|Method||Copper engraving and etching|
|Published||Invented, Painted, Engraved & Publish'd, by Wm. Hogarth, March the 25, 1738, According to Act of Parliament [J & J Boydell c.1795]|
|Dimensions||Image 416 x 534 mm, Plate 445 x 562 mm, Sheet 463 x 603 mm|
Set within a barn, a group of actresses are shown preparing for their final performance of 'The Devil to Pay in Heaven', as is noted from the playbill on the bed in the lower left corner. The cast of classical deities is inscribed on the playbill, allowing the viewer to identify the various figures depicted by Hogarth. Central to the composition is the figure of Diana, identified by her crescent moon headdress. The woman's appearance greatly differs from what one would expect from a chaste goddess, with her hooped petticoat fallen down to her feet, and her low-cut blouse revealing her breasts. To her left is Flora, shown dusting her hair with flour in front of a broken mirror. Behind is Cupid, raised upon a ladder, retrieving a pair of stockings for Apollo, who is identified by the sun on his hat. Beside the actress playing Diana, two children wearing devils' costumes help themselves to a mug of beer. The woman next to the children, possibly their mother, appears horrified by their actions, but is occupied by the 'ghost', assisting in the bleeding of a cat from its tail. In the upper right corner, a man is shown peering into the barn through a hole in the roof, making reference to Actaeon, the mortal who accidentally stumbled across Diana and her nymphs bathing. The right foreground features Juno practising her lines, whilst Night, identified by her headdress embellished with stars, darns a hole in her stocking. Hogarth plays on the notion of vanitas, replacing symbols of death those of a far more comic nature. Before the figures of Juno and Night are a cloak wearing monkey urinating into a helmet, and kittens playing with an orb and a harp. Ganymede is presented to the left of the composition, partially dressed, and accepting a drink of gin from a Siren. The Siren is attended by Aurora, identifiable through the morning star present on her headdress. In the lower left corner, Jupiter's eagle is depicted feeding her child, with the food sitting upon a crown, beside which rests a sheet of paper inscribed with 'The Act against Strolling Players'. This sheet, along with the other resting on the bed, references the Licensing Act of 1737. A pivotal moment in theatrical history, the act was introduced as a means of controlling and censoring the theatre, particularly in terms of what was said about the British government.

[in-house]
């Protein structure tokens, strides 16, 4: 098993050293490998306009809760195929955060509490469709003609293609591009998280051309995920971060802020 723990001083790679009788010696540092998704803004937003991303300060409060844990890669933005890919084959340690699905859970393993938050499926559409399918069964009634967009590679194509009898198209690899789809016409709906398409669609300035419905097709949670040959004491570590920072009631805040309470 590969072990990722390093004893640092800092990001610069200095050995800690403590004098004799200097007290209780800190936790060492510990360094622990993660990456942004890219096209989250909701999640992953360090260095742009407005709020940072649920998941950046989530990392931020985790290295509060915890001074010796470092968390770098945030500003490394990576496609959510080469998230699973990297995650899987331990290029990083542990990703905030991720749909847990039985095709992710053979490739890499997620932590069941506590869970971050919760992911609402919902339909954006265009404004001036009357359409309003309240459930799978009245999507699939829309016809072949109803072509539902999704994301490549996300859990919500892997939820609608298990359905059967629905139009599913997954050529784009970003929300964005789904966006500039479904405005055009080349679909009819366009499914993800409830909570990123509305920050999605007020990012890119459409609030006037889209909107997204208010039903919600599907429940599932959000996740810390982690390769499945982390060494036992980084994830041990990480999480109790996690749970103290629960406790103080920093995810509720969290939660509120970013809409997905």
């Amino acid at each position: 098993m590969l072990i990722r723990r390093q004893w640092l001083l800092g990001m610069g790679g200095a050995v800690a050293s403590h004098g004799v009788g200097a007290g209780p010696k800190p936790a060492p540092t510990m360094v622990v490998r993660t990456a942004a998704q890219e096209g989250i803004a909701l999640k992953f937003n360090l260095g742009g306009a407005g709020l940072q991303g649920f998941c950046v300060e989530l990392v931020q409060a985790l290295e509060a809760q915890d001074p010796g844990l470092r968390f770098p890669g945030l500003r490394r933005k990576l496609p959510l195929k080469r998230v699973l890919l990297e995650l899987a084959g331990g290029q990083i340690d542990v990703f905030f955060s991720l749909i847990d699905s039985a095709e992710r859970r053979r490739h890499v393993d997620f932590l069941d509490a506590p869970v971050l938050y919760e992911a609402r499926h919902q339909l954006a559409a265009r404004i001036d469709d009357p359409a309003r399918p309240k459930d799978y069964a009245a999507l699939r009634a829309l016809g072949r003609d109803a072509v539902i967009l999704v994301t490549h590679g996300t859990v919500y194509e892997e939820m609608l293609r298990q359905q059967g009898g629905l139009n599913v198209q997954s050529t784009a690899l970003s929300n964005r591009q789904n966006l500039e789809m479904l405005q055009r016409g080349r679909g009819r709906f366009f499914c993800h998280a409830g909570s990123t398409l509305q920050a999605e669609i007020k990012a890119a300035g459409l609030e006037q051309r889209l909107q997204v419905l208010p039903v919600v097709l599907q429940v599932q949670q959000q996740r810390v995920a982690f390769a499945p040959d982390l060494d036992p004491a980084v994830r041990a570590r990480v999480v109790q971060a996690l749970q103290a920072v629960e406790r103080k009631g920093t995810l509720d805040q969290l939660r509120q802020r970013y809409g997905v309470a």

Although 'Strolling Actresses Dressing in a Barn' was not part of Hogarth's well-known series 'Four Times of the Day', the images are complementary, and it appears as though Hogarth intended to sell the five prints together.
William Hogarth (1697 - 1764) was born in London, the son of an unsuccessful schoolmaster and writer from Westmoreland. After apprenticeship to a goldsmith, he began to produce his own engraved designs in about 1710. He later took up oil painting, starting with small portrait groups called conversation pieces. He went on to create a series of paintings satirising contemporary customs, but based on earlier Italian prints, of which the first was The Harlot's Progress (1731), and perhaps the most famous The Rake's Progress. His engravings were so plagiarised that he lobbied for the Copyright Act of 1735, commonly referred to as 'Hogarth's Act,' as a protection for writers and artists. During the 1730s Hogarth also developed into an original painter of life-sized portraits, and created the first of several history paintings in the grand manner.
Paulson 150 iv/iv, BM Satires 2403
Condition: Water stain to left side of sheet, slightly affecting image, small tear to bottom margin, minor toning.